Why all the interest in the circular economy?

Global demand for products and services is set to increase as the world’s population grows and development increases income levels. The bad news for organizations looking to meet that demand is that trend also increases the pressure on already constrained natural resources.

A circular economy aims for a global economic system that can thrive in the long-term by decoupling economic growth from resource use and environmental impacts. It has the potential to give rise to much more resilient economies with more abundant resources and a healthier environment.

By applying the principles of a circular economy to how they approach their processes, products, services and business models, organizations can more effectively manage their resources. This enables them to capitalize on cost savings; unlock new revenue streams; and make themselves more resilient to external shocks and disruption.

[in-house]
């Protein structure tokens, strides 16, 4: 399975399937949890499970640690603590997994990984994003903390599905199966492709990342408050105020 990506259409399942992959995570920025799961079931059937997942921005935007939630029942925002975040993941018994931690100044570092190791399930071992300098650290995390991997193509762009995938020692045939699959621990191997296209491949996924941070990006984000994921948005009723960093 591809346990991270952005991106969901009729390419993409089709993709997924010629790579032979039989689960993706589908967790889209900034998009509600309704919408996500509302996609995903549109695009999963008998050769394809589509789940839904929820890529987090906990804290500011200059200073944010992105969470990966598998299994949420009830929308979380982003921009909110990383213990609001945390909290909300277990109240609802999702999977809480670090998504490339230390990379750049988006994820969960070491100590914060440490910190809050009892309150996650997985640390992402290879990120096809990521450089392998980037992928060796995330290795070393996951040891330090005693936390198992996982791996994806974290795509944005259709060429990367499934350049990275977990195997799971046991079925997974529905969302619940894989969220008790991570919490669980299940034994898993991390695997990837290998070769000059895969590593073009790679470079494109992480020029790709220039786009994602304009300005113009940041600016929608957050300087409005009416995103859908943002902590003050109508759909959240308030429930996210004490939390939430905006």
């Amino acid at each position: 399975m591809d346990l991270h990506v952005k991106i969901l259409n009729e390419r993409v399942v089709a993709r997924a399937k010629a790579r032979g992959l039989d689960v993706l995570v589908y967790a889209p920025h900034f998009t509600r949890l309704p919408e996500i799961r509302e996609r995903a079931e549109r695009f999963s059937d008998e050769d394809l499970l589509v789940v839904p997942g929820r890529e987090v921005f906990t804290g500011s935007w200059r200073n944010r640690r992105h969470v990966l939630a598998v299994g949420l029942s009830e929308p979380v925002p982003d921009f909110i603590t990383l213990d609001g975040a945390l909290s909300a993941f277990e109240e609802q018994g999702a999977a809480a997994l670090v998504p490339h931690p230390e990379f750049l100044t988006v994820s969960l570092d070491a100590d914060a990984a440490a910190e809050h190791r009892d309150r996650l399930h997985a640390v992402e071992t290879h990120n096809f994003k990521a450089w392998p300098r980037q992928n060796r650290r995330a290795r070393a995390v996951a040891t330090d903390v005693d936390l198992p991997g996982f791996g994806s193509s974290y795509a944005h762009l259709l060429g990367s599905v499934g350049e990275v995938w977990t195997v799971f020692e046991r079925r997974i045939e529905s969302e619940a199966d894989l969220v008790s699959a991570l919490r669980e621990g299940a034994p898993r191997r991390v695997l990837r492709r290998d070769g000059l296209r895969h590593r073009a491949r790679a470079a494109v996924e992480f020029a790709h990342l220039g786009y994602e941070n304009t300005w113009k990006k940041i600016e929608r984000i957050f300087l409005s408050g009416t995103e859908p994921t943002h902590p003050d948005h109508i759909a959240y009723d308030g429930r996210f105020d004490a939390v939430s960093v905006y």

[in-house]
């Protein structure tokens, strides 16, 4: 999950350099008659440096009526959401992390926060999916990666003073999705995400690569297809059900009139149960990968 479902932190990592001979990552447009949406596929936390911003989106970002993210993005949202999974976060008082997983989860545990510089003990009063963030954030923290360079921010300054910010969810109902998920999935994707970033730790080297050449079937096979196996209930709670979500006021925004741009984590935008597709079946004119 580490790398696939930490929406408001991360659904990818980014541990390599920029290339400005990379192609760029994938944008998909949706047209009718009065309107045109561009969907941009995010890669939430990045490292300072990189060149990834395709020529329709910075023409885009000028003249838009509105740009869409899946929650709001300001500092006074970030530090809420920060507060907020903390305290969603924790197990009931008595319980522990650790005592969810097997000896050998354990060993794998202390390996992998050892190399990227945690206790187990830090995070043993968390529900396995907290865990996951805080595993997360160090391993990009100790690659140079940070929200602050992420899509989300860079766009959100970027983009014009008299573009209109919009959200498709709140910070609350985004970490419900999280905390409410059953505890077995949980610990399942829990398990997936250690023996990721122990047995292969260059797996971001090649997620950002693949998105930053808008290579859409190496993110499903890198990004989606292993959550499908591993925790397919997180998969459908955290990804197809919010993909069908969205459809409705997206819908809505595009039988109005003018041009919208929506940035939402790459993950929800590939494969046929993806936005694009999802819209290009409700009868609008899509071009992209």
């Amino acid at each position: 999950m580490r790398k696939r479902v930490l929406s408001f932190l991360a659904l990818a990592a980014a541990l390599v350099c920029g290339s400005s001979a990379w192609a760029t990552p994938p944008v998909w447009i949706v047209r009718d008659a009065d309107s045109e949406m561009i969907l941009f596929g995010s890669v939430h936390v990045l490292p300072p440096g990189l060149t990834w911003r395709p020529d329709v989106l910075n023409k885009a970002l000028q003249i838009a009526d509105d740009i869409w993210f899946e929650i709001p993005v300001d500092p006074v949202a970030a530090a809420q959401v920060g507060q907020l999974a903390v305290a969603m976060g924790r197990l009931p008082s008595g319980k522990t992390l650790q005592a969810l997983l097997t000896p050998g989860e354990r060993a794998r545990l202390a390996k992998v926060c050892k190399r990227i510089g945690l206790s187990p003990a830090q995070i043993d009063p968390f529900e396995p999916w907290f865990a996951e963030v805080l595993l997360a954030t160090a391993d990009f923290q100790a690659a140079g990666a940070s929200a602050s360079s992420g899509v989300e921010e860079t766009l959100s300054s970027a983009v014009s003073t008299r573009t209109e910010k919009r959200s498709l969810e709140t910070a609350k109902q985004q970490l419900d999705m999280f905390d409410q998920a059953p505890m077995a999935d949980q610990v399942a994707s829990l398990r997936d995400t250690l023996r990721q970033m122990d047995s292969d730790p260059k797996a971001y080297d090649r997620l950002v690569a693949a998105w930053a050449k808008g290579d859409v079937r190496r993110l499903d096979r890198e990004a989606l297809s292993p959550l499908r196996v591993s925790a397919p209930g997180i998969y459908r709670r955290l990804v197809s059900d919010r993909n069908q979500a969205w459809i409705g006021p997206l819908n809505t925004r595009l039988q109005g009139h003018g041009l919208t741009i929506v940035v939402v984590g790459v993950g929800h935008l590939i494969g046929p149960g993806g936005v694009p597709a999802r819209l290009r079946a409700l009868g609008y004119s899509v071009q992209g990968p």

This is the first practical framework and guidance of its kind for organizations to implement the principles of the circular economy. Whilst this is a British Standard, it is intended to be used by organizations irrespective of where they are located and regardless of size, sector or type. It is useful to those with varying levels of knowledge and understanding of the circular economy so readers don’t need to be sustainability or circularity specialists to benefit. It provides practical ways to secure smaller ‘quick-wins’, right through to helping organizations re-think holistically how their resources are managed to create financial, environmental and social benefits.